I’m fortunate to live where I do. Seattle has a long history of support and acceptance of the LGBTQ community, and Washington state has some of the strongest anti-discrimination laws on the basis of gender identity and expression in the country. The city of Seattle has an ordinance that protects the right to use restrooms that conform to your gender identity, as well. I’ve never gotten a bad look, not so much as a giggle, whether I’m at the grocery store, a neighborhood boutique, or a major department store in the downtown retail core. The interactions I’ve had en femme in public have been uniformly positive so far.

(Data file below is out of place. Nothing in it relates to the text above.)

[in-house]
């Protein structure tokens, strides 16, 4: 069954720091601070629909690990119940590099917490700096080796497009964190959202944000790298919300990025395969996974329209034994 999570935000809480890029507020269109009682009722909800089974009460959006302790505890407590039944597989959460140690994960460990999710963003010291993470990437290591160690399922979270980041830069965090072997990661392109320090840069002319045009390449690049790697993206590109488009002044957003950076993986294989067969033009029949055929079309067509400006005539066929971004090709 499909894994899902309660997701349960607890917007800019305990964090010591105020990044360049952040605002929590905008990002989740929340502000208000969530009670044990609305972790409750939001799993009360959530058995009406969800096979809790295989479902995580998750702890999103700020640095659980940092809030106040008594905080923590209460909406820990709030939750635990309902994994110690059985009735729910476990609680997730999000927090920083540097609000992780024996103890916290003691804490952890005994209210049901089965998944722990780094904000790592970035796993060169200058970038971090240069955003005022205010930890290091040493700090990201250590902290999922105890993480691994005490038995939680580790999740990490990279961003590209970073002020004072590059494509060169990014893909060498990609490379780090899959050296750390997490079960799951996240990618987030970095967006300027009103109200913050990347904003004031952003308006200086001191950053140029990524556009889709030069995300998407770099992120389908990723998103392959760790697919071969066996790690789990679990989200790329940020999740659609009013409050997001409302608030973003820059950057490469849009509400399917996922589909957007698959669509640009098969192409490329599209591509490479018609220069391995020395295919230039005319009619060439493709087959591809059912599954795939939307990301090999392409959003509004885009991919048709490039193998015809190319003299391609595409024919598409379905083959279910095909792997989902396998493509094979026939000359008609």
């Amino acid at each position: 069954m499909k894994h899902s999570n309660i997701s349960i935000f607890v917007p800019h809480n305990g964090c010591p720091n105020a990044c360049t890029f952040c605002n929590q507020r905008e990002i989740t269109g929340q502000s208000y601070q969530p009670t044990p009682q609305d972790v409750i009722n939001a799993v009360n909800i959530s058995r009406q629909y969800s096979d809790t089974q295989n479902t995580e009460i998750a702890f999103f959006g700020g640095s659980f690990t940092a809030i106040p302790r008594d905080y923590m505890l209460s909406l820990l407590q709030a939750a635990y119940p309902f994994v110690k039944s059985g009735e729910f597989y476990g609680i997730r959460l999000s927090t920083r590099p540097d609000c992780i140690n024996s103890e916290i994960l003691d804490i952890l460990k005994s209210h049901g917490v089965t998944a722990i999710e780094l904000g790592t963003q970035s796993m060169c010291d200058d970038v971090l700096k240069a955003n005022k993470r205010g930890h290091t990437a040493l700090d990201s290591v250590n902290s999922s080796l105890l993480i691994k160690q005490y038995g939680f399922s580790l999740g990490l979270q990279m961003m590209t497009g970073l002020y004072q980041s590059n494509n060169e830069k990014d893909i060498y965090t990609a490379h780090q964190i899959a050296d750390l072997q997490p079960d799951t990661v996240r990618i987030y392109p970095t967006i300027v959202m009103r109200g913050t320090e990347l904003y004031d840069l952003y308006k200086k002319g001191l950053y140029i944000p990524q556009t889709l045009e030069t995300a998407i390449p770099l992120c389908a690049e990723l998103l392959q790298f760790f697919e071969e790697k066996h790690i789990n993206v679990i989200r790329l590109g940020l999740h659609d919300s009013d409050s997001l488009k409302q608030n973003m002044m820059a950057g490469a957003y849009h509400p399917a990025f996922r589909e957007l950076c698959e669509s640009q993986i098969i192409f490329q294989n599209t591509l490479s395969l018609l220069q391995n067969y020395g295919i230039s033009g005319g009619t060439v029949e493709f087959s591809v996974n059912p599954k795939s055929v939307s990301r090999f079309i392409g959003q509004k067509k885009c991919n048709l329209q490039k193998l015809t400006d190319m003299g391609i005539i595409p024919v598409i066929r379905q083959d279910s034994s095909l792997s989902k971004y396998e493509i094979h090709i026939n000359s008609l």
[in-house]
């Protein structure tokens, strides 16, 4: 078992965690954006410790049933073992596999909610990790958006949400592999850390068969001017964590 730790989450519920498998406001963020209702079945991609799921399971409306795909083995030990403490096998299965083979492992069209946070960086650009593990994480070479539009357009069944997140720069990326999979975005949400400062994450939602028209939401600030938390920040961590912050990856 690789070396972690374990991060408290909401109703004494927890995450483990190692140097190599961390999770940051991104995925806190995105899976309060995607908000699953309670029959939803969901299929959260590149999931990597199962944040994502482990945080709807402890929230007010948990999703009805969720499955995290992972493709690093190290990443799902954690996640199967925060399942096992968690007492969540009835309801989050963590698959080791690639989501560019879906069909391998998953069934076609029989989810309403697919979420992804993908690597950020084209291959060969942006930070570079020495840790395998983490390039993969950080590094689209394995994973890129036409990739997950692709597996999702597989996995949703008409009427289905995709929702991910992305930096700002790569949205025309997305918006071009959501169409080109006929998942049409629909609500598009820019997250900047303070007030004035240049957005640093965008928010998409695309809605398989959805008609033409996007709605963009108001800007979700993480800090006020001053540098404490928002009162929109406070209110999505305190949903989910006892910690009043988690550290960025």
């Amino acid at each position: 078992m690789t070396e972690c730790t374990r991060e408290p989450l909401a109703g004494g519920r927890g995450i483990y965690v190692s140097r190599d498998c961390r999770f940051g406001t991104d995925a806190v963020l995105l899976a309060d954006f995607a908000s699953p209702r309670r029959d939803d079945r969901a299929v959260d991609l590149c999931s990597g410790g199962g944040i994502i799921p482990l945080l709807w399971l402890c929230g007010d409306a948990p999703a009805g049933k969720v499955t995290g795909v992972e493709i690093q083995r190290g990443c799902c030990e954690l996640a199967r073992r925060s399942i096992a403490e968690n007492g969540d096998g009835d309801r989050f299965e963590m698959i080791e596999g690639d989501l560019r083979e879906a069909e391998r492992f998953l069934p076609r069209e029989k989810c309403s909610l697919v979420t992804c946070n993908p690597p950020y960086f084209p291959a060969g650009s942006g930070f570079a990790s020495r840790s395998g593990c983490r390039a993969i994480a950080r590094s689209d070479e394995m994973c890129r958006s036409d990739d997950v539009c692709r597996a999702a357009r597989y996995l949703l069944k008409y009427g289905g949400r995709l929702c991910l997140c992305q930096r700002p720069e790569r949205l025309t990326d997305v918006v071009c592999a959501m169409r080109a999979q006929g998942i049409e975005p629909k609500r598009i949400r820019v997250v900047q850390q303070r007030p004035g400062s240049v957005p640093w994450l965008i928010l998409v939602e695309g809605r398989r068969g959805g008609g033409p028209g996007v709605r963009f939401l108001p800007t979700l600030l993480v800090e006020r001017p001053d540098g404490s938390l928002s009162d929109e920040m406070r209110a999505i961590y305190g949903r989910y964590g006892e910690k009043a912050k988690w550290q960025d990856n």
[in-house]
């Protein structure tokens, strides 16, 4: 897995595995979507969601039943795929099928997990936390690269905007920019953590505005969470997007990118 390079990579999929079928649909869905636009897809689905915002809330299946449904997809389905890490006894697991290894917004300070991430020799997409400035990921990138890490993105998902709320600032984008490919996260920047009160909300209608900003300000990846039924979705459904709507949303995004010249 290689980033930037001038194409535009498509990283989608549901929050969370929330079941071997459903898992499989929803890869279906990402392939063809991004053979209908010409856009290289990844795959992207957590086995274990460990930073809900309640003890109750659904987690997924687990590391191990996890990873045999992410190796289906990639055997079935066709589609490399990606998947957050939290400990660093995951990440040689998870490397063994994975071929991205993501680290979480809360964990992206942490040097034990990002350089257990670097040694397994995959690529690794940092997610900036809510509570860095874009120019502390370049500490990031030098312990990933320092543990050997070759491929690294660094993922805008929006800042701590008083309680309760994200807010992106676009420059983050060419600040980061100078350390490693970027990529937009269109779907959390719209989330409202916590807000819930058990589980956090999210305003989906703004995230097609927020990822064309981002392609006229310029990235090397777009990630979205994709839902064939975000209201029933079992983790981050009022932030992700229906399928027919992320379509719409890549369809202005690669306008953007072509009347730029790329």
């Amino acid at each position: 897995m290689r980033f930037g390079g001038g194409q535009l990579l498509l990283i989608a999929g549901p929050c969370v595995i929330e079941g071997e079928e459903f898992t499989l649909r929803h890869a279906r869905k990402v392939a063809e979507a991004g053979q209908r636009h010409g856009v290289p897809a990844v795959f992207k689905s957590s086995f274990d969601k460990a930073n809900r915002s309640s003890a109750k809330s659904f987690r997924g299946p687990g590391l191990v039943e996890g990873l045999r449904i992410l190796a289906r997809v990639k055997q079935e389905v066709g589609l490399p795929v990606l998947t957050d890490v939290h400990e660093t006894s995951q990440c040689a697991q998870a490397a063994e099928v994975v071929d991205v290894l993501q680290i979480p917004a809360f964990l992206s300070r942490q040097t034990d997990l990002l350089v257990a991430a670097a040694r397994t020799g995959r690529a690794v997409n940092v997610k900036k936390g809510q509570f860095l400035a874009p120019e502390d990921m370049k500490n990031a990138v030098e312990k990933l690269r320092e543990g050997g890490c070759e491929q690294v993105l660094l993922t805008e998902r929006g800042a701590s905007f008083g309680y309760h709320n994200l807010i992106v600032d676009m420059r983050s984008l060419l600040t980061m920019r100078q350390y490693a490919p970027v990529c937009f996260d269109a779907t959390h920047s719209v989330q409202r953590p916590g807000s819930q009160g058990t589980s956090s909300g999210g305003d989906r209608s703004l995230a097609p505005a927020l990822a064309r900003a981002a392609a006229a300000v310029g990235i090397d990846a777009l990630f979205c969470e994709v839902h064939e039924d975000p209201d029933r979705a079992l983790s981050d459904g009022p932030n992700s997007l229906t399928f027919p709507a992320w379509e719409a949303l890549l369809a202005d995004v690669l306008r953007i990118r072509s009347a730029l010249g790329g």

That said, outside of Seattle, Washington gets very conservative very quickly. Just being a “goddamned Seattle liberal” (long hair, tattoos, non-Harley motorcycle) is enough to attract unwanted attention, especially east of the Cascades. There are some surprises, though. Port Angeles, on the very rural Olympic peninsula, plays host to Esprit every year, one of the oldest and largest cd/trans conferences in the US, with the full support of the local establishment. As a native northwesterner, though, I’m well aware that there are plenty of places that are dangerous to anyone LGBTQ. The good news is that they’re nowhere you want to be, anyway.